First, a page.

Scientists have found that some species of birds deliberately spread fires by picking up burning branches and dropping them in unburned areas to hunt prey. Understanding this phenomenon has allowed scientists to better conceive of the spread of controlled fires, and has informed regional fire management policy.

These examples of collaboration between researchers and aborigines are not limited to fire management.

In Eastern Tasmania , ranchers and scientists are working alongside the Aboriginal community under a $5 billion government grant for the Future Droughts Fund .

Indigenous Knowledge Holders bring their expertise to farmers in grassland management and drought resilience to improve land sustainability through regenerative management.

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A world heritage to preserve

Ignoring this ancestral Aboriginal knowledge has a cultural cost, evidenced by the destruction of the Juukan Gorge caves in May 2020.

This loss of a world heritage was not only catastrophic for the indigenous traditional owners: anthropologists and archaeologists considered the incident a desecration and a prejudice for future research on the history of the site.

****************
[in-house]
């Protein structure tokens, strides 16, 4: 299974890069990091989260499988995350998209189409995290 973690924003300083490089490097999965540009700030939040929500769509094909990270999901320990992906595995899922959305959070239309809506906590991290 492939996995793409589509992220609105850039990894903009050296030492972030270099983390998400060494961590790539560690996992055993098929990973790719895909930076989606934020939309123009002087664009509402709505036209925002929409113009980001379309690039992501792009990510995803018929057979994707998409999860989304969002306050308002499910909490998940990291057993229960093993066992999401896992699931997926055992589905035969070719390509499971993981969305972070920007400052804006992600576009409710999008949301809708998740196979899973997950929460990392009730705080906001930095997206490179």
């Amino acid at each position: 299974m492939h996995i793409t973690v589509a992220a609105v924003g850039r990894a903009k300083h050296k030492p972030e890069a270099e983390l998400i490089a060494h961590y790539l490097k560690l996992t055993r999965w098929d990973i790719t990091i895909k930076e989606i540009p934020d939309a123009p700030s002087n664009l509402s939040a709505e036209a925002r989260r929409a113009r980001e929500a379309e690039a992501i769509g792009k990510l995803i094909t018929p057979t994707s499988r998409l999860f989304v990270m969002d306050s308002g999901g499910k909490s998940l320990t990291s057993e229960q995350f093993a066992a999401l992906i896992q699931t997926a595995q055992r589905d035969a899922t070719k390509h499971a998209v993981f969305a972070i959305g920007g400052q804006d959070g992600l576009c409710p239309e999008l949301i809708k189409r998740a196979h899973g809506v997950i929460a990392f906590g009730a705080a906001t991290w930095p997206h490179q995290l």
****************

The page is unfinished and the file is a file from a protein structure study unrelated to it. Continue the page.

Samuel Graeme's study therefore recommended that indigenous cultural heritage should be better protected by law. However, the Western Australian government has recently passed legislation that allows for the destruction of cultural heritage sites.

By encouraging research collaboration, researchers can serve as role models, appreciating and engaging with indigenous knowledge and approaches. These approaches can be used by society as a whole, including for political decisions regarding land management.

Learning to respect indigenous cultures enhances our social, economic and environmental potentials. By working with Indigenous peoples, we could extend our time on this planet while preserving the practices of the oldest human populations on Earth.